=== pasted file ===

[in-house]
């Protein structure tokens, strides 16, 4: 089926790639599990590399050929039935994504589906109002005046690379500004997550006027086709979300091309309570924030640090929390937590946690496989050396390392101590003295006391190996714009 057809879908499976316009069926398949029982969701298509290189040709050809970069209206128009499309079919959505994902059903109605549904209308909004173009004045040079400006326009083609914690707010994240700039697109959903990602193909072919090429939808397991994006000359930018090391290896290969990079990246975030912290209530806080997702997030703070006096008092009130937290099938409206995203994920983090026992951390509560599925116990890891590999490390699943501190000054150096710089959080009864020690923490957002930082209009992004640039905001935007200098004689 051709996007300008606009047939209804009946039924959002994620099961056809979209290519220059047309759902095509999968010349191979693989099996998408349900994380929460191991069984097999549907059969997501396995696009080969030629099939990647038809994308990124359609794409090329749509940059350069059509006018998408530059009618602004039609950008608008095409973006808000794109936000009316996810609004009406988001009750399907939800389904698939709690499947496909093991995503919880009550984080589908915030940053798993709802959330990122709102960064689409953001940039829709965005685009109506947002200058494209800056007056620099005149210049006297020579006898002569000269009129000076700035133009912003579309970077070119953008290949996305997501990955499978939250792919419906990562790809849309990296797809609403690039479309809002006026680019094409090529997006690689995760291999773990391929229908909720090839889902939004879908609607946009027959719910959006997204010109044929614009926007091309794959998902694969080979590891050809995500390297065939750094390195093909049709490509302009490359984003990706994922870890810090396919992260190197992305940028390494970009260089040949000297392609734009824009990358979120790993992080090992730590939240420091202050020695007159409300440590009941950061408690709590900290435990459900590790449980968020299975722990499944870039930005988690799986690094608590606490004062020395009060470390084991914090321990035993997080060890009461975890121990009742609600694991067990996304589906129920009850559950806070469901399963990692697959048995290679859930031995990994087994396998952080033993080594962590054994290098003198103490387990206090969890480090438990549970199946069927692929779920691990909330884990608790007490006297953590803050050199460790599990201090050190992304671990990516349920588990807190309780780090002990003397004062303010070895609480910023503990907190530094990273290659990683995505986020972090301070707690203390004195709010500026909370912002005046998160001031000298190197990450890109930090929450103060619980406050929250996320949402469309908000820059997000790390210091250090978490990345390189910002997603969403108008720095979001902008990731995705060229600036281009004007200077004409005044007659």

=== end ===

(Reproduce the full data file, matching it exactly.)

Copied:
[in-house]
């Protein structure tokens, strides 16, 4: 089926790639599990590399050929039935994504589906109002005046690379500004997550006027086709979300091309309570924030640090929390937590946690496989050396390392101590003295006391190996714009 057809879908499976316009069926398949029982969701298509290189040709050809970069209206128009499309079919959505994902059903109605549904209308909004173009004045040079400006326009083609914690707010994240700039697109959903990602193909072919090429939808397991994006000359930018090391290896290969990079990246975030912290209530806080997702997030703070006096008092009130937290099938409206995203994920983090026992951390509560599925116990890891590999490390699943501190000054150096710089959080009864020690923490957002930082209009992004640039905001935007200098004689 051709996007300008606009047939209804009946039924959002994620099961056809979209290519220059047309759902095509999968010349191979693989099996998408349900994380929460191991069984097999549907059969997501396995696009080969030629099939990647038809994308990124359609794409090329749509940059350069059509006018998408530059009618602004039609950008608008095409973006808000794109936000009316996810609004009406988001009750399907939800389904698939709690499947496909093991995503919880009550984080589908915030940053798993709802959330990122709102960064689409953001940039829709965005685009109506947002200058494209800056007056620099005149210049006297020579006898002569000269009129000076700035133009912003579309970077070119953008290949996305997501990955499978939250792919419906990562790809849309990296797809609403690039479309809002006026680019094409090529997006690689995760291999773990391929229908909720090839889902939004879908609607946009027959719910959006997204010109044929614009926007091309794959998902694969080979590891050809995500390297065939750094390195093909049709490509302009490359984003990706994922870890810090396919992260190197992305940028390494970009260089040949000297392609734009824009990358979120790993992080090992730590939240420091202050020695007159409300440590009941950061408690709590900290435990459900590790449980968020299975722990499944870039930005988690799986690094608590606490004062020395009060470390084991914090321990035993997080060890009461975890121990009742609600694991067990996304589906129920009850559950806070469901399963990692697959048995290679859930031995990994087994396998952080033993080594962590054994290098003198103490387990206090969890480090438990549970199946069927692929779920691990909330884990608790007490006297953590803050050199460790599990201090050190992304671990990516349920588990807190309780780090002990003397004062303010070895609480910023503990907190530094990273290659990683995505986020972090301070707690203390004195709010500026909370912002005046998160001031000298190197990450890109930090929450103060619980406050929250996320949402469309908000820059997000790390210091250090978490990345390189910002997603969403108008720095979001902008990731995705060229600036281009004007200077004409005044007659």